Now is the time for Utah to decriminalize marijuana, writes Robert GehrkePosted by On


Our arcane, ineffective and unfair law has punished too many Utahns with no tangible benefit

(Francisco Kjolseth | The Salt Lake Tribune) This photo depicts marijuana plants growing in a Utah medical cannabis nursery on Thursday, Jan. 30, 2020. With the U.S. Senate considering legislation to decriminalize possession of marijuana, is it time for Utah to do the same?

Over the last several years, Utah police have arrested someone for marijuana possession every hour of every day.

That means in the time it takes to watch a Jazz game, three Utahns are popped and face the prospect of a $1,000 fine and up to six months in jail for having a dime bag or a couple edibles in their possession.

At the national level, New Jersey Sen. Corey Booker and Senate Majority Leader Chuck Schumer are pushing legislation that would decriminalize marijuana, rolling back an arcane relic from our failed War on Drugs.

There are plenty of good reasons to do it.

(Francisco Kjolseth | The Salt Lake Tribune) Robert Gehrke.

A criminal conviction for marijuana possession carries with it a host of other collateral consequences, some of them severe. It can impact the ability to rent a home, impact student loans or government assistance, affect professional licensing — fallout disproportionate to the severity of the supposed crime.

“As defense attorneys, we see first-hand how people’s lives are destroyed by the overcriminalization of marijuana,” Steve Burton, president of…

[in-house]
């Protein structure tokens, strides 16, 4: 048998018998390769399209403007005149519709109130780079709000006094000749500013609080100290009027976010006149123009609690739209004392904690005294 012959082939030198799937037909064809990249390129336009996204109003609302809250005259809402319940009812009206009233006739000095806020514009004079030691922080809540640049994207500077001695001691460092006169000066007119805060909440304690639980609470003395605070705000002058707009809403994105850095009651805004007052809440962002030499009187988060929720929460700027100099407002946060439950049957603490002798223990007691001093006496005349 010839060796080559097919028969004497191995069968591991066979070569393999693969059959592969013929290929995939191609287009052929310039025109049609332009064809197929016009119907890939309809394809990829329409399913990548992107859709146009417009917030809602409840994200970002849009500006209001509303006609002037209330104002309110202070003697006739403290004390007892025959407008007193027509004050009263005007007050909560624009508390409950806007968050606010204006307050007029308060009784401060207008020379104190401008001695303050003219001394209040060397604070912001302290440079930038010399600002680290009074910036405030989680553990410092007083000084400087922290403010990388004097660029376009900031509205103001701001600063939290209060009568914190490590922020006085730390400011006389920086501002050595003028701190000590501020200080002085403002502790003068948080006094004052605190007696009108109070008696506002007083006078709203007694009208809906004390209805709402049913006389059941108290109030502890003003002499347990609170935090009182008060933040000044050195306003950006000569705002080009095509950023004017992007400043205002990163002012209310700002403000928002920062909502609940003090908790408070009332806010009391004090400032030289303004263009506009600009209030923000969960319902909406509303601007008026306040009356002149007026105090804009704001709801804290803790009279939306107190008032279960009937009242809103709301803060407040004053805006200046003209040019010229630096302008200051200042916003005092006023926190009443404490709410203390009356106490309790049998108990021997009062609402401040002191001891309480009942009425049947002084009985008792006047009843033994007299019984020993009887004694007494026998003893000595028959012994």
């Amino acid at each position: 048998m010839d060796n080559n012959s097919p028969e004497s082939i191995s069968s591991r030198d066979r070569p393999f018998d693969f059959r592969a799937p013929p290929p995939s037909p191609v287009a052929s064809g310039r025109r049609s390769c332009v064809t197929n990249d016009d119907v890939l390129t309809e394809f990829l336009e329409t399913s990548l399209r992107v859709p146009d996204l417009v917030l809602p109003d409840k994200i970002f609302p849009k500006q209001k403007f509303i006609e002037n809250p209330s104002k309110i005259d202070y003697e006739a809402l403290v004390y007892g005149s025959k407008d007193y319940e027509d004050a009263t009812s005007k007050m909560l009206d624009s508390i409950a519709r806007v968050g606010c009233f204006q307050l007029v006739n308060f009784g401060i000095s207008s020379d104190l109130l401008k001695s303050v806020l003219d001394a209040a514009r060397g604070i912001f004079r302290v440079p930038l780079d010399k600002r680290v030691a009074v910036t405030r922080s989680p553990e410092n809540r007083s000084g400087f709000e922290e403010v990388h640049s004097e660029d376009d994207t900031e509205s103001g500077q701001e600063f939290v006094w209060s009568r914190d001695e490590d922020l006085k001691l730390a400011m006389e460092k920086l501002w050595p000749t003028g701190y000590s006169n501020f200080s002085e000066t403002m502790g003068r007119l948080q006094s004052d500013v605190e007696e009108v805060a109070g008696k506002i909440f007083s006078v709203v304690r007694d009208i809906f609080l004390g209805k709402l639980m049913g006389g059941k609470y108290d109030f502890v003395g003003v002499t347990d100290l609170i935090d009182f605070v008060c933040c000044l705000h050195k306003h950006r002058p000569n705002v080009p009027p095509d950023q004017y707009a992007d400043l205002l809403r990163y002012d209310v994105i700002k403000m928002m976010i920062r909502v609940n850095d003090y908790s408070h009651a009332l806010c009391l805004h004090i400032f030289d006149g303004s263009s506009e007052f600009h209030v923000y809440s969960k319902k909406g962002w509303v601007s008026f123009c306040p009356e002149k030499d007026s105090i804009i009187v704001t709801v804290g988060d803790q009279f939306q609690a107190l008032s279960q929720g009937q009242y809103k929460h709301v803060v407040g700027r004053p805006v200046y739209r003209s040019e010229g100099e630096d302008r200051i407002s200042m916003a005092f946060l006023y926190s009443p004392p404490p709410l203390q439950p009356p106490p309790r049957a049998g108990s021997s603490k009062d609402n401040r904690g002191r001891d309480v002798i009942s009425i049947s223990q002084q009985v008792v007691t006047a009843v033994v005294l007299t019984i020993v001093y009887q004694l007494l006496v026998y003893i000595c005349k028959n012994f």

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Our arcane, ineffective and unfair law has punished too many Utahns with no tangible benefit

(Francisco Kjolseth | The Salt Lake Tribune) This photo depicts marijuana plants growing in a Utah medical cannabis nursery on Thursday, Jan. 30, 2020. With the U.S. Senate considering legislation to decriminalize possession of marijuana, is it time for Utah to do the same?

Over the last several years, Utah police have arrested someone for marijuana possession every hour of every day.

That means in the time it takes to watch a Jazz game, three Utahns are popped and face the prospect of a $1,000 fine and up to six months in jail for having a dime bag or a couple edibles in their possession.

At the national level, New Jersey Sen. Corey Booker and Senate Majority Leader Chuck Schumer are pushing legislation that would decriminalize marijuana, rolling back an arcane relic from our failed War on Drugs.

There are plenty of good reasons to do it.

(Francisco Kjolseth | The Salt Lake Tribune) Robert Gehrke.

A criminal conviction for marijuana possession carries with it a host of other collateral consequences, some of them severe. It can impact the ability to rent a home, impact student loans or government assistance, affect professional licensing — fallout disproportionate to the severity of the supposed crime.

“As defense attorneys, we see first-hand how people’s lives are destroyed by the overcriminalization of marijuana,” Steve Burton, president of…



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